He who is not with me is against me, and he who does not gather with me scatters abroad. (Matthew 12:30)
For he who is not against us is on our side. (Mark 9:40)
… for he who is not against us is on our side. (Luke 9:50)

Here the writers of A Common Word put in juxtaposition one possibly exclusionary text (Matthew 12:30) and two possibly inclusionary texts (Mark 9: 40 and Luke 9: 50). How to combine the messages of these texts? Are the Gospels in contradiction with each other? In traditional polemics between Muslims and Christians, Muslims accuse Christians of falsification of their scriptures (tahrīf). Internal contradictions between Gospel texts is an argument that plays a major role in these polemics. The authors of A Common Word do not refer to this background in their analysis. Rather, they assume that there must be an underlying reason for the apparent contradiction, and try to clarify it.

In order to do so, they make use of the Christian commentator Theophylact of Ohrid (1055–1107).  This commentary is very popular in Eastern Orthodox churches. Theophylact reasons that there is no contradiction between the three gospel texts. They only address different contexts: ‘The first statement (in the actual Greek text of the New Testament) refers to demons, whereas the second and third statements refer to people who recognised Jesus, but were not Christians.’ (ACW, p15)

The argument of Theophylact goes as follows. In Matthew 12, Jesus is in discussion with the Pharisees who accuse Jesus of using the power of Satan to drive out demons. The answer of Jesus is referring to the demons themselves (they are not for Jesus, therefore against him) as well as to the Pharisees (they are the ones who scatter abroad, and who sin against the Holy Spirit by assigning Jesus to the realm of Satan). The text excludes not only demons and Satan, but also those who emphatically deny the divine power of Jesus. In Mark and Luke on the other hand, Jesus is in conversation with his disciples who are troubled because another person has driven out demons in the name of Jesus, but refuses to join their company. In these texts, there is an inclusion of outsiders, but under certain conditions. Those outsiders are speaking in the name of Jesus, that means that they do not deny His divine powers but align themselves with them, without becoming fully-fledged members of his movement. The authors of A Common Word are connecting these benevolent outsiders with Muslims. Like the healers in Mark and Luke, Muslims to some extent acknowledge the divine powers of Jesus without becoming part of the Christian community. In this way, an inclusionary text from the Gospels is interpreted as potentially also including Muslims. They write:

Muslims recognize Jesus Christ as the Messiah, not in the same way Christians do (but Christians themselves anyway have never all agreed with each other on Jesus Christ’s nature), but in the following way: ‘…. the Messiah Jesus son of Mary is a Messenger of God and His Word which he cast unto Mary and a Spirit from Him….’ (Al-Nisa’, 4:171). We therefore invite Christians to consider Muslims not against and thus with them, in accordance with Jesus Christ’s words here. (ACW, p. 15)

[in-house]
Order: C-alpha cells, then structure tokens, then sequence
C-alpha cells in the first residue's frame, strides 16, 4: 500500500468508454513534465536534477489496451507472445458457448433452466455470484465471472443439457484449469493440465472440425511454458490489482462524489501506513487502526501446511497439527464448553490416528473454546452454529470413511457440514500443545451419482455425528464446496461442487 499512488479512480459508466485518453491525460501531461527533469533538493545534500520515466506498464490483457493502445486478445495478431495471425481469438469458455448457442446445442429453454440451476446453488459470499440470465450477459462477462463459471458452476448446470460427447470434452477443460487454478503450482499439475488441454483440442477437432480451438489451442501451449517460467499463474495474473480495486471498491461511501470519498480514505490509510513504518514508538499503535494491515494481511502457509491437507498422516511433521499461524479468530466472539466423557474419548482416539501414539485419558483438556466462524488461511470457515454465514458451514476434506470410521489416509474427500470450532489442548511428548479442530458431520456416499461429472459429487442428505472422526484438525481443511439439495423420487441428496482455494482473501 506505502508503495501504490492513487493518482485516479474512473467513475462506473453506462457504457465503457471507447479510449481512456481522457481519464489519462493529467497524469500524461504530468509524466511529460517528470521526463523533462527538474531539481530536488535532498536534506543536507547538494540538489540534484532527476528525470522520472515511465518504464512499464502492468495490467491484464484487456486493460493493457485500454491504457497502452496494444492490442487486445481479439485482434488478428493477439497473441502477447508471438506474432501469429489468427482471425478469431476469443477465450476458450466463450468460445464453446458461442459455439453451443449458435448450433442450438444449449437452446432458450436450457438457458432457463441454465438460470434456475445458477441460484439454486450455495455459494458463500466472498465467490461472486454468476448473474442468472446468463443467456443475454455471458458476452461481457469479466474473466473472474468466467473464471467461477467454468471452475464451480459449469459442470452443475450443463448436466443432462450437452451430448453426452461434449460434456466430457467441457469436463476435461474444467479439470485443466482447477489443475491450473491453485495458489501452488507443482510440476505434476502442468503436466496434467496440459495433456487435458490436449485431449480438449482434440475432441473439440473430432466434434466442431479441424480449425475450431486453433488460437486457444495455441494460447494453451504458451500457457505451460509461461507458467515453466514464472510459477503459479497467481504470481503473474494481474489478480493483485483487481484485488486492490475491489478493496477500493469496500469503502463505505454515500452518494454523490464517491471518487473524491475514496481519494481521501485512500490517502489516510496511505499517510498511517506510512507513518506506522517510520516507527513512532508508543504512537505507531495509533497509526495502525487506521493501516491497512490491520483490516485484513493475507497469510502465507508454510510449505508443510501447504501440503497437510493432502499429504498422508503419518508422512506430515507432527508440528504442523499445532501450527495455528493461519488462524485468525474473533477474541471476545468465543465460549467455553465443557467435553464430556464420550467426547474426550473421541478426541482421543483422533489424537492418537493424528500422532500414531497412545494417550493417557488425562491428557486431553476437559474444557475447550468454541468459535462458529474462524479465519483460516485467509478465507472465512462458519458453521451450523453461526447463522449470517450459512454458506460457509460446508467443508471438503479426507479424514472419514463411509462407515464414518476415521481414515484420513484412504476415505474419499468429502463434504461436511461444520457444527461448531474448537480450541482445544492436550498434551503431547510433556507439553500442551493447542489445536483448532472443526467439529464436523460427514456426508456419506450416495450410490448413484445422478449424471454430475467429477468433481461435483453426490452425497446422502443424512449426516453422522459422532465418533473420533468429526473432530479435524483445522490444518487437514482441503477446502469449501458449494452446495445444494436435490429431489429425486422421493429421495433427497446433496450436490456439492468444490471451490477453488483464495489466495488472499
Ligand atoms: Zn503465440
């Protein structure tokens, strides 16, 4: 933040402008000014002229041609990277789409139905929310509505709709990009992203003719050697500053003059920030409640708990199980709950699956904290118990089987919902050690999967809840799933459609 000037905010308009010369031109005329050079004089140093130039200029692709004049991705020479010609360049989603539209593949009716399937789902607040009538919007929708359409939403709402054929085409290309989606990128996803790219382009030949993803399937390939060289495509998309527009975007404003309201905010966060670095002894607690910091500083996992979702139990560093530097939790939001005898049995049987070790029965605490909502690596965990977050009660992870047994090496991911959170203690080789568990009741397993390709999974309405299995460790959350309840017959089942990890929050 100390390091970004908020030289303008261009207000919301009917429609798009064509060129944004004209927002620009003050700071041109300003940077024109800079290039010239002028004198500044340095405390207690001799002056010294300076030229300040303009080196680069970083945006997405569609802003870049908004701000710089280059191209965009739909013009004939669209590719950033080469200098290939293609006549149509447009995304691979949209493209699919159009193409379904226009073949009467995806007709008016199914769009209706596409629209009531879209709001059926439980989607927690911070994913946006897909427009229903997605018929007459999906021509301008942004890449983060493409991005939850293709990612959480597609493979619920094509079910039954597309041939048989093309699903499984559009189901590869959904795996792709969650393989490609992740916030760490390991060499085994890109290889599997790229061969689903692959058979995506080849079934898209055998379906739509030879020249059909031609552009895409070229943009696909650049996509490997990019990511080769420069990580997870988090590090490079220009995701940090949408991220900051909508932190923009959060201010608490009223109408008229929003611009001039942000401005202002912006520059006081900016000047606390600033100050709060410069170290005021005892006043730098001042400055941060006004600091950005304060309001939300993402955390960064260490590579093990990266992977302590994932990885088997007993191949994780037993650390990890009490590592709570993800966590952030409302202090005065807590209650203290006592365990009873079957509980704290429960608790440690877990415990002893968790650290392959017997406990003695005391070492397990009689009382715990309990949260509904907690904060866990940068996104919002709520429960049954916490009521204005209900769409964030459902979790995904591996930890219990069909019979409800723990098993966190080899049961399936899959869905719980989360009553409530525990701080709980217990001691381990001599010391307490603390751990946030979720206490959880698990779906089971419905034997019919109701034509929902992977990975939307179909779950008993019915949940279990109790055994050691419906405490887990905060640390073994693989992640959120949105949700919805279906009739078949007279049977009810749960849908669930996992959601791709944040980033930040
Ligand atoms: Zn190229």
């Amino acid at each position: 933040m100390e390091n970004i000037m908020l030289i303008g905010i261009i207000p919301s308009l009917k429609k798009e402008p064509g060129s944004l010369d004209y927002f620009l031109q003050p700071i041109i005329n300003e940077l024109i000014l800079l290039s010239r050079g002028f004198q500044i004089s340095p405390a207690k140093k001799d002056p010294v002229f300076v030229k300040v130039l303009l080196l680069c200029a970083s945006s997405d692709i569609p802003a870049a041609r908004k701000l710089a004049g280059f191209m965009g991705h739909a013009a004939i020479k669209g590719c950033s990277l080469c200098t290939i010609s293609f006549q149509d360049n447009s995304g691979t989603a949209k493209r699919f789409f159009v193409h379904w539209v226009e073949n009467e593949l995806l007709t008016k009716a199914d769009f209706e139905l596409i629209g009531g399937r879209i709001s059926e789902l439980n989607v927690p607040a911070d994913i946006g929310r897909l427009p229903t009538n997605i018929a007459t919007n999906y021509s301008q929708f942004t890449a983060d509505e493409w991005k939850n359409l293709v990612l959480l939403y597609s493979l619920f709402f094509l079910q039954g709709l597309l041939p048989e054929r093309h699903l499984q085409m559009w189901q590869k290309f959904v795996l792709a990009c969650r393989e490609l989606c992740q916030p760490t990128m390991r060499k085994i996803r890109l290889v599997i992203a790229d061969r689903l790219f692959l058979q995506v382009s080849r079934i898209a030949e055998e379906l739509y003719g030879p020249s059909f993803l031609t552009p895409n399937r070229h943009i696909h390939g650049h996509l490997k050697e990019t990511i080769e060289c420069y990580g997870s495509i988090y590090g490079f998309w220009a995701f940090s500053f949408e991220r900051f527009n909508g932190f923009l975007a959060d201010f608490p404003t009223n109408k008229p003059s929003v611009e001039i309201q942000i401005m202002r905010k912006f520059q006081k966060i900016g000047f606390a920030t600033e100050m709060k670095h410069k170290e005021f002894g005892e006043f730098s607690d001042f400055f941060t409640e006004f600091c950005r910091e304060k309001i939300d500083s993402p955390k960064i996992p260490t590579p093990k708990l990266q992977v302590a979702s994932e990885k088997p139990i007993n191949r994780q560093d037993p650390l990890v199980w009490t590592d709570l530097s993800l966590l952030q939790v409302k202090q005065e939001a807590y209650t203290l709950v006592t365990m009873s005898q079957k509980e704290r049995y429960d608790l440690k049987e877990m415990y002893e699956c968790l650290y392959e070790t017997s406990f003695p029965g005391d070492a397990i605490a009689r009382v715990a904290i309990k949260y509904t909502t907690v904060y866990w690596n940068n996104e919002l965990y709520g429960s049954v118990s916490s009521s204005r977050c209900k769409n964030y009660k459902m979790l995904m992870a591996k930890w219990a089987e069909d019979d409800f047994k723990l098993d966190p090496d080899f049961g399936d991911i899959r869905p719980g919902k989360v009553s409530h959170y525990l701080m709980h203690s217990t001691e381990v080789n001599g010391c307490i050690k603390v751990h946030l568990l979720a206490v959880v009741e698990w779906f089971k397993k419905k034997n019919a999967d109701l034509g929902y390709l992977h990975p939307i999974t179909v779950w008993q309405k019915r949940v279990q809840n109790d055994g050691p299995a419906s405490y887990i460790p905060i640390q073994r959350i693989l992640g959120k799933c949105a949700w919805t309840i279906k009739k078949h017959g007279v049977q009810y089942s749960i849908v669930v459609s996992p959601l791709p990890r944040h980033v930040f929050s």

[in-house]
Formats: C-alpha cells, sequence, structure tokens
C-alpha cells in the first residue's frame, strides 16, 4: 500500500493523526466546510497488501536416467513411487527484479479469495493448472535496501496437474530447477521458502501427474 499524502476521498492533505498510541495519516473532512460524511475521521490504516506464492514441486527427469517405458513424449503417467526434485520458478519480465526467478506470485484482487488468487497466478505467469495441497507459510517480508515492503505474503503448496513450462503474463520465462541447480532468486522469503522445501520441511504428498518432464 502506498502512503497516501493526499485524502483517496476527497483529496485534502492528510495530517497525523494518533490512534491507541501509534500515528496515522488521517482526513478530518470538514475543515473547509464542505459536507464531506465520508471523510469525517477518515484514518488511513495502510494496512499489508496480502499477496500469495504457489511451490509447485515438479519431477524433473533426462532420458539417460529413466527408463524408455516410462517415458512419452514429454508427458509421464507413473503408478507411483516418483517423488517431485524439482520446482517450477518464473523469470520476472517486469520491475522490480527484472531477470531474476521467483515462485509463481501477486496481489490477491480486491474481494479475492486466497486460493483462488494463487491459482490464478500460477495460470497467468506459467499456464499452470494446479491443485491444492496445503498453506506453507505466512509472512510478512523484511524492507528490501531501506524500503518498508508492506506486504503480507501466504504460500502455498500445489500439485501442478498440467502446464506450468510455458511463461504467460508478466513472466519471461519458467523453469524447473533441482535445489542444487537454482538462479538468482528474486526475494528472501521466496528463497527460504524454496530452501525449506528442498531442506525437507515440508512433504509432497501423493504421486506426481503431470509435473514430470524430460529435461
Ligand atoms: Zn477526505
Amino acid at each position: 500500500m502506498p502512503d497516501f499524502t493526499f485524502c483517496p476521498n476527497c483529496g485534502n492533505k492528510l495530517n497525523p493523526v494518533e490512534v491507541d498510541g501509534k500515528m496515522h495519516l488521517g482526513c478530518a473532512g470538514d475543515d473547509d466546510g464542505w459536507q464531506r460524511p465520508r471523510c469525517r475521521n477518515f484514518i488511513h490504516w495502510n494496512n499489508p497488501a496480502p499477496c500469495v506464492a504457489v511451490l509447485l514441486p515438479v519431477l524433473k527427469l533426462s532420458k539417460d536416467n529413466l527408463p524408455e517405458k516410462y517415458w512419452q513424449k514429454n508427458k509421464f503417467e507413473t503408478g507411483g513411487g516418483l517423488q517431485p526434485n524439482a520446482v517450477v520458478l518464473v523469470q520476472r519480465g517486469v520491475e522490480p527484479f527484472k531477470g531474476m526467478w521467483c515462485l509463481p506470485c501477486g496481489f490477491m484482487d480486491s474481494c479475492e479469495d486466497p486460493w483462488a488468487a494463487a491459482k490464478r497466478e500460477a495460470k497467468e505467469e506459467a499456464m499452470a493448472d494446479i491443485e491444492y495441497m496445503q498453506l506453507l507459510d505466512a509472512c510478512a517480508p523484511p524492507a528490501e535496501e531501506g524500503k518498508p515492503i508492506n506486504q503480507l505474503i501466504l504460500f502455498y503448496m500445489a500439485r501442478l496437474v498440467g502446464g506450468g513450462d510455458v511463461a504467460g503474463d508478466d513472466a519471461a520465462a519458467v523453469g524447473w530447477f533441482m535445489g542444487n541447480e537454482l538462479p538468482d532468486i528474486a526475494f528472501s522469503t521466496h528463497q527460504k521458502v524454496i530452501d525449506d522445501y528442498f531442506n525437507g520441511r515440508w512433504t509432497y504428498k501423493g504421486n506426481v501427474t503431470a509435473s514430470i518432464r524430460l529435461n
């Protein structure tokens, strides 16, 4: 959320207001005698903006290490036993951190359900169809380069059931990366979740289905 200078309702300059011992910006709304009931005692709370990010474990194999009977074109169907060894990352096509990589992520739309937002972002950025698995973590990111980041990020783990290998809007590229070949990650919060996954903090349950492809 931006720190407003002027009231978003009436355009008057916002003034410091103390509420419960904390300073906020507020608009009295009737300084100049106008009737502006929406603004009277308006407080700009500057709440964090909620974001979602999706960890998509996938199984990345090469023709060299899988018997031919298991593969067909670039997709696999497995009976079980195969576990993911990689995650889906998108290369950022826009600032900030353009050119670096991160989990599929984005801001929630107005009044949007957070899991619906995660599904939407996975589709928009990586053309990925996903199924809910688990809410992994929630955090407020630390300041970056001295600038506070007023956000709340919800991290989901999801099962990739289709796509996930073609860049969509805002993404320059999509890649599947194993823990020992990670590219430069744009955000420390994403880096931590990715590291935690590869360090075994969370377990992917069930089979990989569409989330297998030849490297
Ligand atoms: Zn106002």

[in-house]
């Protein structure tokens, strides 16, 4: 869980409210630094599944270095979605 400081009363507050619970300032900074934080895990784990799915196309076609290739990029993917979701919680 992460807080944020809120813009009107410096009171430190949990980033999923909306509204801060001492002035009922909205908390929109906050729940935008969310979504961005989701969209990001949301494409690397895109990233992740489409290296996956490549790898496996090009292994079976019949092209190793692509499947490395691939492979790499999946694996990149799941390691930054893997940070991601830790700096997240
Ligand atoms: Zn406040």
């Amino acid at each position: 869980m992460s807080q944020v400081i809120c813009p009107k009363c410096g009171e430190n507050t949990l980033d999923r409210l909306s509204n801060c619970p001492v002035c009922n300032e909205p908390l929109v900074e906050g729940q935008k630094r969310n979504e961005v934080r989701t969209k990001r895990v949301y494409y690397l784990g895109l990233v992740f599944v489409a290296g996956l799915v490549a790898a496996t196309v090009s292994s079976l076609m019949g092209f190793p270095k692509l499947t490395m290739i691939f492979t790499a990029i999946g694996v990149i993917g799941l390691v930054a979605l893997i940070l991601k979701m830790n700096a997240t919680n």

The writers of A Common Word here open up the inclusion of Muslims in the group of people who are ‘not against and thus with’ Christians, at the same time affirming the enduring differences between Muslims and Christians when it comes to the nature of Christ. A remarkable feature of this passage is that so far, both the terms ‘Muslims’ and ‘Christians’ seem to refer throughout the document to stable and unified entities. Nowhere are there  signs of a recognition of the diversity and lack of consensus on some issues within both communities. But in this passage, there is a reference to Christian internal diversity. This diversity may create a space for Muslims – who generally do not acknowledge the divine nature of Christ – to include unspecified groups within the Christian communities within their religious in-group. It also opens up the possibility that among Christians there may be a movement of convergence with the Muslim viewpoint on the Divine nature of Christ. The religious other is seen as someone who resembles ‘us’.


  1. How do you interpret exclusionary texts in the Gospels? Would they hinder you from opening up to your neighbour who has a different religion or life stance?
  2. How would you explain the differences between Matthew, Mark and Luke in the passages above?
  3. What we see in A Common Word is a group of Muslim scholars interpreting three Gospel texts. In the movement of Scriptural Reasoning, where Jews, Christians and Muslims read together out of each other’s Scriptures, one of the basic rules is: Feel invited to explore others’ texts. And also invite others to explore your texts. (See: Would you agree with this rule, or would you argue that the Christian community is the ‘owner’ of the interpretation of the Gospel text, just as much as the Muslim community is the ‘owner’ of the Qur’anic text?
  4. Would you agree with the writers of A Common Word that stressing commonalities is a good starting point for Muslim-Christian encounter, or would it be more helpful to start acknowledging and exploring our undeniable differences in tradition?
  5. How could a group of Christians and Muslims begin to understand each other’s religious texts? What is needed for that understanding?


This summary belongs to a more extensive article of Gé Speelman, which can be found here: Exclusionary Texts in ‘A Common Word’.
Last year, we published the book Religious Exclusivism and Social Inclusion? A Religious Response, which is available Open Access (for free). People asked for an additional discussion guide to bring the outcomes of this research to a wider audience. We agreed to that, and are happy to present a discussion guide which offers you summaries of all contributions, accompanied by questions for discussion. We hope this stimulates people, in all different contexts, to discuss these matters thoroughly and make them actual and relevant for their own situations. Every week we publish another summary of a chapter of the book, and questions for discussion.  If you want to use the whole conversation guide at once, it can be downloaded here: Conversation guide.